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Friday, June 10, 2011
Learn to Fly - It Might Be Easier Than You Think
Believe it or not, almost anyone can learn to fly. Flying seems mysterious to many people, but it's really not that hard to master. Learning to fly can be a fun and exciting experience that results in a lifelong hobby, a rewarding career, adventurous vacations, or an asset to your business.
The basic steps to learning to fly are choosing a flight school, passing a medical examination, going to ground school, pre-solo flight training, cross country flight training, and preparing for the check ride.
Choosing a Flight School
The type of flight school you choose depends on your personal preferences. Many colleges and universities offer aviation programs that culminate in a degree. If you plan to pursue a career in aviation and do not have a degree, this is a great option. If flying is purely a pleasure pursuit or you already have a college education, a fixed-base operation (FBO) or Federal Aviation Regulation (FAR) Part 141 flight school might be a more logical choice. All flight schools provide training under either FAR Part 61 or Part 141. Part 141 makes for a more rigid and structured environment, while Part 61 allows more freedom and flexibility on the part of both instructor and student.
The most important factor in choosing a school is the instructor. Since you will spend hours with this person, you must feel comfortable with his or her teaching style and personality. Meet with several different instructors if possible before making your selection. One way to get a feel for an instructor's style is to go on an introductory flight, usually 30-minutes at a reduced rate.
If you attend a college or university program, the academic work is built in. Most FBOs and flight schools offer a weekend or evening ground school; unless you are exceptionally disciplined at self-study you should enroll. The fee typically includes books and materials you need anyway, and you will benefit from professional instruction and interaction with fellow students.
Prior to your check ride, you are required to pass a written test on subjects outlined by the FAA. Some instructors prefer their students to pass the test before beginning flight training. Other students enroll in ground and flight training concurrently. Completing all ground training and the written test first allows you to focus solely on flying. On the other hand, some of the subject matter won't make much sense until you put it to use in the air. You and your instructor should decide the best way for you to approach your ground training.
Pre-Solo Flight Training
The very first flight is often overwhelming to a new student because everything seems foreign--the lingo, three-dimensional movement, all the gauges and instruments. But don't worry--your instructor doesn't expect you to be able to fly the plane perfectly in the first hour. The first series of flights are geared toward your first solo. The FARs spell out the knowledge and skills you must have prior to flying the airplane by yourself. The most obvious skill is landing; you will also learn about your airplane's systems, the local airport environment, airspace rules, and emergency procedures.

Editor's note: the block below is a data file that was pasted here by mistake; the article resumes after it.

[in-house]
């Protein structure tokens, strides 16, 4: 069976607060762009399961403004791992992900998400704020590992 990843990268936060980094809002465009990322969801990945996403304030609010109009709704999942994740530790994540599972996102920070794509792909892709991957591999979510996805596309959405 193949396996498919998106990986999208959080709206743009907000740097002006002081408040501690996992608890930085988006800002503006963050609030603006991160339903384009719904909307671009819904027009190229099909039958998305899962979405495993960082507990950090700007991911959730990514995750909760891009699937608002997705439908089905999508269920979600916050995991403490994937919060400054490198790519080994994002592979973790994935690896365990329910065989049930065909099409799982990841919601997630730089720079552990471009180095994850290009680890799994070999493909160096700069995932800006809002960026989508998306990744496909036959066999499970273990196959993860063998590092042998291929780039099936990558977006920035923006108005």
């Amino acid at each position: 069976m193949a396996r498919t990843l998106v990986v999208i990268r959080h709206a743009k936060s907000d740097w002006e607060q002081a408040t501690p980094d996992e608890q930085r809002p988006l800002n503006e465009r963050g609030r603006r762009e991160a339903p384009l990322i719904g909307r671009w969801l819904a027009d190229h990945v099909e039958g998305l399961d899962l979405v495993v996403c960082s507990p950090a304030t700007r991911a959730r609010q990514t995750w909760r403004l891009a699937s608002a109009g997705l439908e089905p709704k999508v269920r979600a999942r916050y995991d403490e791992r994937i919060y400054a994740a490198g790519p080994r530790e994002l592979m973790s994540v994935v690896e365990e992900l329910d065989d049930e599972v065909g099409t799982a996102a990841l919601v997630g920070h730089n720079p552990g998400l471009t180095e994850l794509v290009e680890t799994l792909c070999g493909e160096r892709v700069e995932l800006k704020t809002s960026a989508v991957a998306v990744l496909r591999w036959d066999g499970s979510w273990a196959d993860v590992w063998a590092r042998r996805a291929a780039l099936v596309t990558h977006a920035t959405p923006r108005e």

How long it takes to solo varies greatly between individuals. Some people learn quickly and have tremendous aptitude for flying; others progress more slowly and take quite a number of hours to master the required skills. Don't fret if you have 20 hours under your belt and you still haven't soloed. It doesn't mean that you won't make a good pilot!
After your first solo flight, you will learn to navigate away from your home airport to remote destinations. In the cross country phase of flight training, you will study airspace, navigation charts and techniques, and flight planning. You will complete several solo cross country flights, but only after making the trips with your instructor. This is often the most fun and exciting part of learning to fly. Your solo cross country flights will give you the confidence and experience you will need to be a certificated pilot.
Polishing Your Skills
By now you have completed most of the specific training requirements laid out by the FARs. All that's left is to polish your skills for your check ride. You and your instructor will spend several hours fine tuning your flying in preparation for the big day. Often, instructional flights will be altered with solo flights where you practice skills you worked on with your instructor.
The Check Ride
The role of a pilot examiner is to honestly evaluate your knowledge and skills and to provide an educational experience. The test is structured around the Practical Test Standards, a specific set of performance guidelines that you and your instructor will have used during training. While you should know the answers to most of the oral questions, the examiner does not expect you to know everything by heart. If you don't know, by all means say so--but know where to look up the answer. The oral exam can take up to two hours and will include review of a previously assigned flight plan. The examiner will watch you conduct your preflight inspection of the airplane and the two of you will embark on the first segment of your flight plan to test your navigation skills. At some point, you will break off the flight plan and demonstrate various flight maneuvers, emergency procedures, and landings.
At the end of a successful flight, the examiner will issue you a piece of paper certifying you as a pilot. This is an opportunity to continue learning while you share your newfound passion with friends and family.
Susan Sherman is a freelance writer as well as a pilot and flight instructor. She blogs about various topics, including the environment, travel, and flying. Visit http://www.susansherman.wordpress.com for more information about her services.